* I learned a lot this past summer about PROBLEM PREVENTION - mostly around what I did not do.
Once a fungal infection gets established, it's extremely hard to overcome. That’s why prevention is so important. A fungus-free rose, for example, is a healthy rose to begin with. Whenever fungus is able to get a foothold, it's a sign that something's wrong with the general health of the rose garden. I just don't think I ever got on top of those fungus infections.
For example, the fungus spores of Black Spot or powdery mildew are already present and dormant. So we want to create a garden environment conducive to good rose growth AND hostile to the growth of the fungus - like disposing of affected leaves and pruned rose canes promptly. If left lying around, any spores can reproduce rapidly, spreading the infection as the leaves are easily blown about. If conditions around balcony roses are as uninviting as possible for Black Spot or powdery mildew, it's far easier to prevent its development than it is to cure it once problems become obvious.
(By the way, this observation is also remarkably true in life: it's far easier to prevent heart disease, for example, than it is to cure it once problems become obvious!)
Some rose experts recommend a weekly preventive spray all season starting in early spring (a teaspoon of baking soda and a teaspoon of regular dish soap in a one-litre spray bottle of water). Natural solutions like this spray will treat existing fungus, but can't prevent new spores from creating new infections. For that, look for organic products like Safer's Fungicide spray at your local garden nursery.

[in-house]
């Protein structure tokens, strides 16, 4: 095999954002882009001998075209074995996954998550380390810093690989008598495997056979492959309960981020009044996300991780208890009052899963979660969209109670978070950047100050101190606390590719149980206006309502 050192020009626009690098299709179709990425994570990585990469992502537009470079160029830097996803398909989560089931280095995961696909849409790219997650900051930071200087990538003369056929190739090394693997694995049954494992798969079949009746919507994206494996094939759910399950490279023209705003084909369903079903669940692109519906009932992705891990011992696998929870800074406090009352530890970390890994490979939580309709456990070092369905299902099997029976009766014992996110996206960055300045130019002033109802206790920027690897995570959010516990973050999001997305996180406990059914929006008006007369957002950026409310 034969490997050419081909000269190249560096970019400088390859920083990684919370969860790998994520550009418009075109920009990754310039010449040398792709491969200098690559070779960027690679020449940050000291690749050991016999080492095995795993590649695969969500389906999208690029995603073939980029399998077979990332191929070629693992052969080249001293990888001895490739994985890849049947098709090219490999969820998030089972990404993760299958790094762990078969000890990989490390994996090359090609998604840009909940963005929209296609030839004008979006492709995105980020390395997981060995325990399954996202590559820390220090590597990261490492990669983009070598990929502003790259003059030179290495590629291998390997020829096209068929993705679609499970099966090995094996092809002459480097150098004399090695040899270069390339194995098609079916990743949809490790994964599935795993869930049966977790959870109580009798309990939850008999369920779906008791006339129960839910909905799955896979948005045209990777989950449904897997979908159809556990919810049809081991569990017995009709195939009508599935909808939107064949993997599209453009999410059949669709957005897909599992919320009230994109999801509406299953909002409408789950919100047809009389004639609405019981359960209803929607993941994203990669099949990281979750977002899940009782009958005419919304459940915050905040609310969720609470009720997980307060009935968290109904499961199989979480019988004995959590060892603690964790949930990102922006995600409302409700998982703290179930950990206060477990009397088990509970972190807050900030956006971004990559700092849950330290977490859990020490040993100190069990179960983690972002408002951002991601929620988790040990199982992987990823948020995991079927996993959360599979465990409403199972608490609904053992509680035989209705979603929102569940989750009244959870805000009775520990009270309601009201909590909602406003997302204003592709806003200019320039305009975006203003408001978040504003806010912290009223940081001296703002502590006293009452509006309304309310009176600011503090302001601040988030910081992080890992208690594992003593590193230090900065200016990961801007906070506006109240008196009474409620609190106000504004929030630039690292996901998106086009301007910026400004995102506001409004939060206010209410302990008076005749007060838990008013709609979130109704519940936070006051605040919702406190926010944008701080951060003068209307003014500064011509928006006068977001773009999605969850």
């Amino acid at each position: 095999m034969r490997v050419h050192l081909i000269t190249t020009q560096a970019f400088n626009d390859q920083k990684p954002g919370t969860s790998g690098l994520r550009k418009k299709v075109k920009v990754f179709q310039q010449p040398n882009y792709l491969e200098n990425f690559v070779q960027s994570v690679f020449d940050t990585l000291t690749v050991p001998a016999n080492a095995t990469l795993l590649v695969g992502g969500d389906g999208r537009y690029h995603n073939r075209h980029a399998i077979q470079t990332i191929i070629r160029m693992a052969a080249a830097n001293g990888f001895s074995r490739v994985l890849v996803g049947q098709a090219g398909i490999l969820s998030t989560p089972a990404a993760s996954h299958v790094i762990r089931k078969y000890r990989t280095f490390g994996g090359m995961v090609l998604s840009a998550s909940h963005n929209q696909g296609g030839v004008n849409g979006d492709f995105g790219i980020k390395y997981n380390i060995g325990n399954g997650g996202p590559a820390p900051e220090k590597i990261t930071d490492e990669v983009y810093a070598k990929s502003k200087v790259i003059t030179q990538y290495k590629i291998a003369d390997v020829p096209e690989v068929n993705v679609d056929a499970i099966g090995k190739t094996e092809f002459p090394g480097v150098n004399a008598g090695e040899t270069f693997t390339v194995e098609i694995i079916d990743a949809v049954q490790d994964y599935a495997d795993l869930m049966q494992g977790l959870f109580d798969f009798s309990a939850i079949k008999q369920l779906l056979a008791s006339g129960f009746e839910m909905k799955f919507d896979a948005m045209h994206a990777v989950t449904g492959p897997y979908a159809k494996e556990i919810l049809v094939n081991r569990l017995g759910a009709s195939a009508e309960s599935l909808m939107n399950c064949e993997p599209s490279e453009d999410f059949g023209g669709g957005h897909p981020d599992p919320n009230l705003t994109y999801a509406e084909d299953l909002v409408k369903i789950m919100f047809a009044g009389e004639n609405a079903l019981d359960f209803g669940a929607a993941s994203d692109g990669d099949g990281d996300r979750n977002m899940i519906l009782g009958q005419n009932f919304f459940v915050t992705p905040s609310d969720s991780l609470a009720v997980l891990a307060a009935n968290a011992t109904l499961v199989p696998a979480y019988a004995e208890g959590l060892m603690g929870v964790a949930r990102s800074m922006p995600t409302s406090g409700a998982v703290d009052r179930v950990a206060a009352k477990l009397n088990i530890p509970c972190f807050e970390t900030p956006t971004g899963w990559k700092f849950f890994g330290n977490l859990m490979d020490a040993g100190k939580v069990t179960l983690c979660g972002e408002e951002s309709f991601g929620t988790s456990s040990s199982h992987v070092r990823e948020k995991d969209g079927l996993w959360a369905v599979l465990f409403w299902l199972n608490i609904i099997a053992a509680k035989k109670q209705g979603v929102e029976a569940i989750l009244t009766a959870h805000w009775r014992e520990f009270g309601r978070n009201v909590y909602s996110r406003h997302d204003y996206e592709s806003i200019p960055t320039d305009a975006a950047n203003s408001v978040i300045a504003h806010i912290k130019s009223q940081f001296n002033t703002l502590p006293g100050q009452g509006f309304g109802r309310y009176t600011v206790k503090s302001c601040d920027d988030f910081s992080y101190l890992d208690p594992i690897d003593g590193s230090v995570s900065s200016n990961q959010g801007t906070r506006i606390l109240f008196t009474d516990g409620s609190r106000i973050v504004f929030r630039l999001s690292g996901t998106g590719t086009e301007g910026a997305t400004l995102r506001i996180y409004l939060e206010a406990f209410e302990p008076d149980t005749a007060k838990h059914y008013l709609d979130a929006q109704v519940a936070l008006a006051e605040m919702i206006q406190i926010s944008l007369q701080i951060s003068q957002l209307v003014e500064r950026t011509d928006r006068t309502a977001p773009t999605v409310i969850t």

Dispose of any pruned-off parts by placing them in a sealed bag and putting them out with the trash (NOT in your compost pile). Another easy prevention that I didn't do was adding a nice layer of MULCH to the surface of each pot's soil. This mulch can apparently prevent fungus spores being splashed up onto the rose bushes when watering. And it will also help to hold the water in the soil so we can stretch out the period between waterings.
Speaking of watering, roses like a good deep watering 1-2 times a week, right at the soil (not overhead watering that splashes the leaves) - and maybe more often in very hot weather.
Finally, choose roses that are marked "Disease-Resistant" that have been specifically bred to resist most rose diseases like Black Spot or powdery mildew. My Drift roses were advertised as "disease-resistant" - yet the combination of weather, poor air control around my over-crowded plants, and lack of simple preventive measures like mulching meant that those little roses were in trouble before we even got started.
What comes next? I'll need to carefully consider if I'll give these balcony roses another summer to settle in - or whether they should be replaced by more "well-behaved" summer blooms.
Meanwhile, I've taken "Stop and smell the roses" to a whole new level this summer. . .
This was also cross-posted to my HEART SISTERS site.